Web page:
Lucius Ceionius Commodus was born 15 December AD 130, son to the man of the same name whom Hadrian adopted as his successor. When his father died Hadrian adopted instead Antoninus Pius with the requirement that he in turn should adopt Marcus Aurelius (Hadrian's newphew) and the boy Ceionius.
Throughout Antoninus' reign he was to remain in the shadow of the emperor's favourite Marcus Aurelius, who was being groomed to hold office. If Marcus Aurelius was granted the office of consul at 18 years of age, he had to wait until he was 24.
If the senate would have had its way, then on the death of emperor Antoninus in AD 161, only Marcus Aurelius would have acceeded to the throne. But Marcus Aurelius simply insisted that his step-brother be made his imperial colleage, according to the will of both emeprors Hadrian and Antoninus. And so Ceionius became emperor under the name, chosen for him by Marcus Aurelius, Lucius Aurelius Verus. For the first time Rome should be under the joint rule of two emperors, creating a precedent requently repeated thereafter.
Lucius Verus was tall and goodlooking. Unlike emperors Hadrian, Antoninus and Marcus Aurelius, who had made wearing beards fashionable, Verus grew his to a length and breath of a 'barbarian'. He is said to have taken great pride in his hair and beard and at times even to have sprinkled gold dust on it in order to further enhance its blonde colour. He was an accomplished public speaker and also a poet and enjoyed the company of scholars.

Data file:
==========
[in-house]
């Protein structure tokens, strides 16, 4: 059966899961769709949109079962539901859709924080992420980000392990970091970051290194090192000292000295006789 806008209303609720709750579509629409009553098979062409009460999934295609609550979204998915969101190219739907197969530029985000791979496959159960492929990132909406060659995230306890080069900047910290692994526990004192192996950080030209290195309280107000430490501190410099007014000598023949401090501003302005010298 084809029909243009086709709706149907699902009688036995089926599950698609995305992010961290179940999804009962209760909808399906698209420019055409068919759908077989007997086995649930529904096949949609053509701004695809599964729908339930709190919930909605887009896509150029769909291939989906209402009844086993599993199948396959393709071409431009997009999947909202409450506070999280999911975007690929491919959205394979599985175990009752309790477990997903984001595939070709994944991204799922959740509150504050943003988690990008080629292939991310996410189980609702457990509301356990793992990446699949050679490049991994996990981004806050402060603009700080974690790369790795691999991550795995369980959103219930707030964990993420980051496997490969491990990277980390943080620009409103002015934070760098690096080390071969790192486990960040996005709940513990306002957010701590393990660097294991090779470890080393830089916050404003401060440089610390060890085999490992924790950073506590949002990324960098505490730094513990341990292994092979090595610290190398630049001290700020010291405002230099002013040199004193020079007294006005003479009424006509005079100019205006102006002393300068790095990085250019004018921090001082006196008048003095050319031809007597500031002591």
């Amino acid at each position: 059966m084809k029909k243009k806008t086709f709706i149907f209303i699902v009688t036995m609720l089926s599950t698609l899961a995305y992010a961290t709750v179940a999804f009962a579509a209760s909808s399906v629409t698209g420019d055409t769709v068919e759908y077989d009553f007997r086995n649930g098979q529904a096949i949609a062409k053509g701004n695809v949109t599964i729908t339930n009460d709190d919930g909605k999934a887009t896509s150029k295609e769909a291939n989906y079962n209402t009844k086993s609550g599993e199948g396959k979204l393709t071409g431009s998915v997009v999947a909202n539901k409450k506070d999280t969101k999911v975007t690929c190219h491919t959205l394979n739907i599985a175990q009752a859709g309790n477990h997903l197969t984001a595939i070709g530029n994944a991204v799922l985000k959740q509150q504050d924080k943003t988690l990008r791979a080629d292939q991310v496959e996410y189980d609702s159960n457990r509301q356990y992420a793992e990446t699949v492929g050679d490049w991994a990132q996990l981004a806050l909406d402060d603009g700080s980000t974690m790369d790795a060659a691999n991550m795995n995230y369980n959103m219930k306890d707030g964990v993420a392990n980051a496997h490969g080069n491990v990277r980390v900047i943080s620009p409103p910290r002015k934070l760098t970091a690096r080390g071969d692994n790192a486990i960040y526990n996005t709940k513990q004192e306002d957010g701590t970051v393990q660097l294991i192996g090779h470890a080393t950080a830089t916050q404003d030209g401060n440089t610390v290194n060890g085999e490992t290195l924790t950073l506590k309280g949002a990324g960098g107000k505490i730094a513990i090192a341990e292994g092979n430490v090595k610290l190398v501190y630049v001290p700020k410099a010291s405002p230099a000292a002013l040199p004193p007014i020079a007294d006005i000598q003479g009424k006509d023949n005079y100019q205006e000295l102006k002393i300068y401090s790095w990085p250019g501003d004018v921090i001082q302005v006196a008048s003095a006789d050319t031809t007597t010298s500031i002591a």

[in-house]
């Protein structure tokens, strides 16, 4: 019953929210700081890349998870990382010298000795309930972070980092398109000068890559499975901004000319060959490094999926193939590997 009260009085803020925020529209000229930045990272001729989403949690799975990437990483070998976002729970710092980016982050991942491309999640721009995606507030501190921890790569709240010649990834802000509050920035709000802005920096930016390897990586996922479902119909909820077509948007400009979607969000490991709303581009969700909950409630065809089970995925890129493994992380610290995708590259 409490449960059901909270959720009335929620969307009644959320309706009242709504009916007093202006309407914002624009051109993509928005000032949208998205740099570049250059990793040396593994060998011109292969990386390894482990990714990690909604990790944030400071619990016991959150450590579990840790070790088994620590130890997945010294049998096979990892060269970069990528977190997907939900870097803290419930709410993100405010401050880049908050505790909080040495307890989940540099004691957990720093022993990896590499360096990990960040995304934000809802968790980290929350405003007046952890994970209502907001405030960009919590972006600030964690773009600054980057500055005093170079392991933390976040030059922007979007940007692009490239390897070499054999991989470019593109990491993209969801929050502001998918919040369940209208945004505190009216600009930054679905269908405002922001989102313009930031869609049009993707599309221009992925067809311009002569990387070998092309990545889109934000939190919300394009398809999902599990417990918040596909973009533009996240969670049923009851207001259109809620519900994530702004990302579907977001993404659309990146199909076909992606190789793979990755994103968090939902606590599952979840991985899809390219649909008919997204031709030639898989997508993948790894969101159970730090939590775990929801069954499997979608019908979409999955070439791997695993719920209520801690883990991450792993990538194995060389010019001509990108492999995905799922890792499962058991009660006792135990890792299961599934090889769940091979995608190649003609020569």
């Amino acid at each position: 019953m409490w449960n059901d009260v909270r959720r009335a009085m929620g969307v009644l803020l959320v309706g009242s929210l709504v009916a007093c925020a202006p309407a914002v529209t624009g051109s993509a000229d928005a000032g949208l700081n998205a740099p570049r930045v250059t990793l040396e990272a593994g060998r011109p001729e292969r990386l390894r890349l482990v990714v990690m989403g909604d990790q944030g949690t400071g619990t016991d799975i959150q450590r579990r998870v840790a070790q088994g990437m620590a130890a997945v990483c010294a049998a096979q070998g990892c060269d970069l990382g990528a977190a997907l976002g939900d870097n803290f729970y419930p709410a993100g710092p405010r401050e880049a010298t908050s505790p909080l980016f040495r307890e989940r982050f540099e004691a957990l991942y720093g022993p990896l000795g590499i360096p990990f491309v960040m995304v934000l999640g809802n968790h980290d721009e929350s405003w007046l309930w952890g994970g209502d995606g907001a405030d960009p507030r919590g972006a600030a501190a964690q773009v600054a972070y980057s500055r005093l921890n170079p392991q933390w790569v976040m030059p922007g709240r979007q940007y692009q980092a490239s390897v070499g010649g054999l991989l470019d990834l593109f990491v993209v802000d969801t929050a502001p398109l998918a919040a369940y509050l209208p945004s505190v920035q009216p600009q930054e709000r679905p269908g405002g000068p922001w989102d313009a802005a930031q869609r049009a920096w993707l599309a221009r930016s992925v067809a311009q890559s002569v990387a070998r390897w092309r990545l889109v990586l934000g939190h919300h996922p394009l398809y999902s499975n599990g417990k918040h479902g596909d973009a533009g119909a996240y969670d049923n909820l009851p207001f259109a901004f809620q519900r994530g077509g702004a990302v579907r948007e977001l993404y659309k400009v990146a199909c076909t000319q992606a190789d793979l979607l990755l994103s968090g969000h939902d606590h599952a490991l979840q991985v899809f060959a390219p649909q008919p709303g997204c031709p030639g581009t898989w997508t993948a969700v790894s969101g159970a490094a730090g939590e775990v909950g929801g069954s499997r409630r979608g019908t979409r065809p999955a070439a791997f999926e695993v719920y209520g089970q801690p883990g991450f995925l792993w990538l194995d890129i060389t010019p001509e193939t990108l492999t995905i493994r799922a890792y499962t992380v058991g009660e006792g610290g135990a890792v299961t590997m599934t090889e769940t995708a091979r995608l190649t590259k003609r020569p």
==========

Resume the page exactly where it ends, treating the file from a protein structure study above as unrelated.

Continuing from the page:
In AD 161 the Parthians ousted the king of Armenia who was a Roman ally and launched an attack on Syria. Whilst Marcus Aurelius stayed in Rome, Verus was given command of the army agsint the Parthians. But he arrived in Syria only 9 months later, in AD 162. This was partly due to illness, but partly also, many thought, due to being too careless and preoccupied with his pleasure to show greater haste.
By the year AD 166 Verus' generals had brought the campaign to an end, the cities of Seleucia and Ctesiphon having been captured in AD 165. Verus returned to Rome in triumph in October AD 166.
But together with Verus' troops came back to Rome a serious plague. The epidemic would devastate empire, raging for 10 years across the empire from Turkey to as far as the Rhine.
Verus' body was carried back to Rome and laid to rest in the Mausoleum of Hadrian and he was deified by the senate.